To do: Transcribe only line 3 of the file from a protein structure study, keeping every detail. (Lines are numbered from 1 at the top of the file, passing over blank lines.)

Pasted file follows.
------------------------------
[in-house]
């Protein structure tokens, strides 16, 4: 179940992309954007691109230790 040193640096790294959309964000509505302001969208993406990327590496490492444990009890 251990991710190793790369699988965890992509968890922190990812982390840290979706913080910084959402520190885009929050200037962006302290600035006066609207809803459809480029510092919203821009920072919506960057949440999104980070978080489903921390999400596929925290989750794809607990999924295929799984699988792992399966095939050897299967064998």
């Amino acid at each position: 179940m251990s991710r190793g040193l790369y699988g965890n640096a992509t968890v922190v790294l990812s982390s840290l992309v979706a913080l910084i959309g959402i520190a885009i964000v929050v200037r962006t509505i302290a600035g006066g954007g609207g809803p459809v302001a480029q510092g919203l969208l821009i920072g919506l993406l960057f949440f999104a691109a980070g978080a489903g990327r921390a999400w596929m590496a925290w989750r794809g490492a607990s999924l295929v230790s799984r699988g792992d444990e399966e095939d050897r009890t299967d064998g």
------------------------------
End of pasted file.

């Amino acid at each position: 179940m251990s991710r190793g040193l790369y699988g965890n640096a992509t968890v922190v790294l990812s982390s840290l992309v979706a913080l910084i959309g959402i520190a885009i964000v929050v200037r962006t509505i302290a600035g006066g954007g609207g809803p459809v302001a480029q510092g919203l969208l821009i920072g919506l993406l960057f949440f999104a691109a980070g978080a489903g990327r921390a999400w596929m590496a925290w989750r794809g490492a607990s999924l295929v230790s799984r699988g792992d444990e399966e095939d050897r009890t299967d064998g």